nerd2: Good luck dealing with 2X cropping and resulting 2X resolution loss (per image height)
Yeah that was nonsense. Just getting a longer equivalent focal length lens for your mft camera. Not losing resolution.
Looks like one more baby convergence step towards mirrorless... Again with number one priority not being to make a great camera, but to avoid in every way possible, any shred of a possibility of cutting into DSLR sales.
steelhead3: Does Samsung have to copy Sony even down to the numbering system
NX line came out before NEX line, wise guy. And the NX models have been numbered #0 for the top end, #00 for middle, and #000 for starter.
How is that a "cut price" Rebel? Seems more like a full price Rebel. Seems like a big improvement over the first gen G1X which was horribly compromised by AF and lack of close focus, pointless OVF, etc. Priced better too.
Great second body for any NX user who wants an extra body that can double as a 2.7x multiplier tube to give you reach.
Couldn't you do this better and faster with multiple lesser cameras and lenses on a rig?
ZAnton: Samsung... good in a digital technologies, but total loosers in optics.
Optics are good.
Bodies are a mixed bag in my opinion, but there is a lot to praise. Just not quite photographer friendly enough to make a huge bang pioneering a new mirrorless format in the face of Sony's offerings to date in the similar time frame.
But its still early in the game and Samsung will eventually catch up or surpass. They almost always do. Both seem to recognize that traditional photography is changing a lot with technological revolutions. Samsung seems to be placing the most emphasis on nailing down connectivity, while Sony seems to be hammering away at absolute top sensor IQ/size ratios. We'll see how the long race plays out. Sony seems to have big (and deserved) profitability now, while Samsung can afford to do the Microsoft approach of throwing money and reiterations until they get it right someday.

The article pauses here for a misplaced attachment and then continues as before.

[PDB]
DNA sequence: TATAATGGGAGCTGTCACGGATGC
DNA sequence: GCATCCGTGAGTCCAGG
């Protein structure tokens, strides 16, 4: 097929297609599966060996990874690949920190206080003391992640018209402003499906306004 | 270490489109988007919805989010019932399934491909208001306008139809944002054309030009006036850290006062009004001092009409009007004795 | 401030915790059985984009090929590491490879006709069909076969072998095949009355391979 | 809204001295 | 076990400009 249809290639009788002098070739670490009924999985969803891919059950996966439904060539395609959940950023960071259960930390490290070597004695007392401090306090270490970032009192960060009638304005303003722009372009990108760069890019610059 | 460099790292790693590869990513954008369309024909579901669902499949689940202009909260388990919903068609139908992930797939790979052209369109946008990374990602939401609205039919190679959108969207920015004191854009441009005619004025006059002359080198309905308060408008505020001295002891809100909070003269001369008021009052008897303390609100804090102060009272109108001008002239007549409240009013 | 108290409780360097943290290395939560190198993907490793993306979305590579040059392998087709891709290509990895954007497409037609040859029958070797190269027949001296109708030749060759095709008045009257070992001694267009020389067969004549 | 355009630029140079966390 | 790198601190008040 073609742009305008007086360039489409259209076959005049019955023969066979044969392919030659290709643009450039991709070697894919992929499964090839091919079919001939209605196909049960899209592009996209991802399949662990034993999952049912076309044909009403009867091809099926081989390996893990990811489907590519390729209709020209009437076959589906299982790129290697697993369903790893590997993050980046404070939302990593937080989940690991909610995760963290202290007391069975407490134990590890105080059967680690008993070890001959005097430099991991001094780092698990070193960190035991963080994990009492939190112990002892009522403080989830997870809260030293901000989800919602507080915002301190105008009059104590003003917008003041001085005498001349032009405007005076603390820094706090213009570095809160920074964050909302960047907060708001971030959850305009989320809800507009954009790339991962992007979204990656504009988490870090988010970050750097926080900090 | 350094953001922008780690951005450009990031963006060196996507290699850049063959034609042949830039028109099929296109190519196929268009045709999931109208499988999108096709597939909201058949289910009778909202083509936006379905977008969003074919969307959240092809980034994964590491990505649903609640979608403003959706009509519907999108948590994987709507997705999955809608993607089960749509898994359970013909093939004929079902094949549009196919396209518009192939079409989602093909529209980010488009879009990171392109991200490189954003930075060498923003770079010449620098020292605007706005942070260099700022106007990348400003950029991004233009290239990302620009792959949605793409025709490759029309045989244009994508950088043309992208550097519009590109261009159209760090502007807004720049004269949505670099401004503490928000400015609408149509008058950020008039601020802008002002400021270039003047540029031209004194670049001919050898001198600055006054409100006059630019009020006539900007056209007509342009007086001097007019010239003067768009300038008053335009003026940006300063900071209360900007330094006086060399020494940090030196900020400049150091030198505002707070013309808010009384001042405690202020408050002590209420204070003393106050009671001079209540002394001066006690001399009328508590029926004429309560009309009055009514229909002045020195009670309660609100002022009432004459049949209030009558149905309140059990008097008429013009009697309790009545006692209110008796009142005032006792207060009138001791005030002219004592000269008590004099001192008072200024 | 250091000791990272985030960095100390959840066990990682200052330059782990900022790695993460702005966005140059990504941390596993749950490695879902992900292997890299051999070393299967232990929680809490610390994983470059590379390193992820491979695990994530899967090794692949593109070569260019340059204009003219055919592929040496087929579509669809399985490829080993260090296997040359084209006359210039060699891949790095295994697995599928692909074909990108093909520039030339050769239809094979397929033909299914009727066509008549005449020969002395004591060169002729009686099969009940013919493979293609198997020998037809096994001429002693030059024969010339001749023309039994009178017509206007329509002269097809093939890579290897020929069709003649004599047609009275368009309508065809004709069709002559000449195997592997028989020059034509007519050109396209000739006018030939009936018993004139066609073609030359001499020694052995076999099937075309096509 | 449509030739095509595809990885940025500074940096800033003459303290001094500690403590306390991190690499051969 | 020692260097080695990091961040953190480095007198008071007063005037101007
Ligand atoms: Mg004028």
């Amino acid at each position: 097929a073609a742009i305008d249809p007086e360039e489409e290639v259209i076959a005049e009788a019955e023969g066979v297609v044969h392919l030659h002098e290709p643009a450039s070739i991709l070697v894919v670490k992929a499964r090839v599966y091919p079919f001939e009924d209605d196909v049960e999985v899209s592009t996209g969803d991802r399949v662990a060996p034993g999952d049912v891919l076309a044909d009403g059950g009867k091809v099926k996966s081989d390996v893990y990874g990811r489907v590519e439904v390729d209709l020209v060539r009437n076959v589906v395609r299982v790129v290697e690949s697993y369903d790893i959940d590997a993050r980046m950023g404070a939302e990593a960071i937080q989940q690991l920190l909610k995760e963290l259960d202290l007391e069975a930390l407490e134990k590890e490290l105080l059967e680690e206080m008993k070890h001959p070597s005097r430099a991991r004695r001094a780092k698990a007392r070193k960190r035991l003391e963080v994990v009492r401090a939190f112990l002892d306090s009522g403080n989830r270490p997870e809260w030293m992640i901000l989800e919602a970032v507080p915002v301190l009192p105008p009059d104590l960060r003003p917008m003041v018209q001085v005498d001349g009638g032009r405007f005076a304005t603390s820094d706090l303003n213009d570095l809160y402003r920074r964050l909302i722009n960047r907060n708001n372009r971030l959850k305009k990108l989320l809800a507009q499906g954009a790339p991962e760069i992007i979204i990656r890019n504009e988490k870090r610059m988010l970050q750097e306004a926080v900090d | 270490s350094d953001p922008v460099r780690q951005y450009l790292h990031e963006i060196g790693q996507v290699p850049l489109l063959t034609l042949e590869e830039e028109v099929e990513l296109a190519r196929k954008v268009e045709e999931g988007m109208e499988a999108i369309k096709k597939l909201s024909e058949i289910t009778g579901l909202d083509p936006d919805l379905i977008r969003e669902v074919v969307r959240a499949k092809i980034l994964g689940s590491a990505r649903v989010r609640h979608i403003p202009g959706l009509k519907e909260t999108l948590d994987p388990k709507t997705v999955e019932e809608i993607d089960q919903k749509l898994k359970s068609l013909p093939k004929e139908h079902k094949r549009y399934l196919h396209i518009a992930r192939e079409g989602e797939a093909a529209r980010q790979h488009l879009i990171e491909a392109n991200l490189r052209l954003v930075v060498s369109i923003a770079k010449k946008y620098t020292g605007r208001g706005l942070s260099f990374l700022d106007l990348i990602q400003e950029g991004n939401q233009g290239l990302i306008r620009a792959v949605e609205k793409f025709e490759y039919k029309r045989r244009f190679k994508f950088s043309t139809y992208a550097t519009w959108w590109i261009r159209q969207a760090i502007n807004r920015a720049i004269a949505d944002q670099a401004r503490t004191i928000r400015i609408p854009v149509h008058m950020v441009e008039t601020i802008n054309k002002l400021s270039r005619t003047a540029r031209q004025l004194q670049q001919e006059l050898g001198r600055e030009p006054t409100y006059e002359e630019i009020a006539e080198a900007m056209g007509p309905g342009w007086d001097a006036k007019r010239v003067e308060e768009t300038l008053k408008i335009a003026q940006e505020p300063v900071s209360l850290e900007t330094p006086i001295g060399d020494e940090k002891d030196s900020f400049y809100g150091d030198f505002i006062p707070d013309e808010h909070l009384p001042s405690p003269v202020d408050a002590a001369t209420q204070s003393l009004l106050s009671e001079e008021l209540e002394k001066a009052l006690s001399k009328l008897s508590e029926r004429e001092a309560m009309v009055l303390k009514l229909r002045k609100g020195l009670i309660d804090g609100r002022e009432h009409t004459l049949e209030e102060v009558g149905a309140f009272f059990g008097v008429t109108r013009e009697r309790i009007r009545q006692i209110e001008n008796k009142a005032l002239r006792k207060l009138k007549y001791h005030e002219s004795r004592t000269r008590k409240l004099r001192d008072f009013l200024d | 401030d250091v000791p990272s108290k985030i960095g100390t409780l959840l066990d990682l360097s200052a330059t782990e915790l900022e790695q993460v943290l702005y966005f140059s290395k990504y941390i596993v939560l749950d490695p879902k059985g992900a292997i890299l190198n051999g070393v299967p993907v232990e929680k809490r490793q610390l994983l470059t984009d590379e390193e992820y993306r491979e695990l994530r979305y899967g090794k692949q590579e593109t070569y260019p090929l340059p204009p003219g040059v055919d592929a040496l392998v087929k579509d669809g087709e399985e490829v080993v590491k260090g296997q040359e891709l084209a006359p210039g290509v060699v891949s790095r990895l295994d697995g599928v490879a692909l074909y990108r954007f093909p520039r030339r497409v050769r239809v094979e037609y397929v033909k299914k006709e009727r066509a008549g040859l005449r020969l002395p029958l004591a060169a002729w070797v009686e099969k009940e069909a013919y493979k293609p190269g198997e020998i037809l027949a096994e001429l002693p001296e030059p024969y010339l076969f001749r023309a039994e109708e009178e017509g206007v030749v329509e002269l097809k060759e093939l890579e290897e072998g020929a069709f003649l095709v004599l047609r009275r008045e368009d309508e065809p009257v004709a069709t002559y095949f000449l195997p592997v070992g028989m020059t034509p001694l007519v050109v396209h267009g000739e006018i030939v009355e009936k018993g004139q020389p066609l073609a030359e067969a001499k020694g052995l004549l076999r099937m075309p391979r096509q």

Samsung would look more successful and innovative if sony hadn't done so well thus far.
Body style and flip screen are much nicer than the Nikon 1. 20MP vs 14MPPrice is closer to J3 than V3.Takes $150 NX mount adapter with full function so you can put a $250, OIS 50-200 on it for 135-540 equivalent.
Most important questions:(1) how fast is the AF? CDAF (2) how good is the mid ISO performance compared to RX10/100 or Nikon 1?(3) how is the video (specs aren't great but what about the quality?)(4) how sharp are those new lenses, esp the kit?
TomasJacko: Interesting review of an interesting camera...
But guys, it seems to have slipped your mind, today again, to put online your review of Canon 1DX.
Such absent-mindedness must be annoying also in ordinary life, am I right?
Really, do think of it tomorrow, ok? It's just one click..
Its just a press release combined with a short preview. Putting these out takes no effort. Actual reviews of cameras are entirely different and take serious time and work using the camera.
Perfect camera for moon photos, right? Can do the person standing in front if the moon on a buikding shot as well...
tecnoworld: Samsung has:1) a dslr like body with evf w/o phisical controls (galaxy nx)2) a slightly smaller dslr like body with evf (nx30)3) a smaller rangefinder body w/o evf (nx300)4) an even smaller body w/o evf and w/o physical controls (nx2000)
There will possible be a micro body during 2014.
So what's missing? The body I'd personaly want: one similar to #3, but with evf on the left (or at least with an optional evf to be added).
This is a huge lack, since sony, fuji and m4/3 all have this kind of product.
I just dont get how anybody can argue that a central EVF is more ergonomic for left eye or right eye people than a left EVF.
For right eye people, a left EVF gives 100% relief for the nose.
For left eye people, a left EVF has camerabody and nose interact exactly the same as a middle-position EVF hump style camera, since you still have to shoot right handed to do the shutter release. In fact, a central hump puts the face of left eye people too close to your shooting hand and you're still better off with the EVF on the left.
And yeah, as far as "optical axis" goes, the EVF view is TTL, so whats the difference? Neither configuration gives puts your free eye over the optical axis, except possibly left viewfinder-left eyed user.
People like the hump if they're used to the hump. But its intrinsically less ergonomic. And its added bulk that is unnecessary.
I think it's a nice camera, but it will all come down to image quality... if the image quality is top notch a la almost RX100, they would still have to price this more in the $400 range to position themselves in relation to the RX100.
RX100 made a huge splash, and I think in some ways opened up the "casual consumer's" mind to the issue sensor size in compacts.
Falling behind in terms of both MP and in terms of sensor size, this camera basically has to be SUPERIOR sensor quality to RX100 to really make any kind of big splash in this sector I think.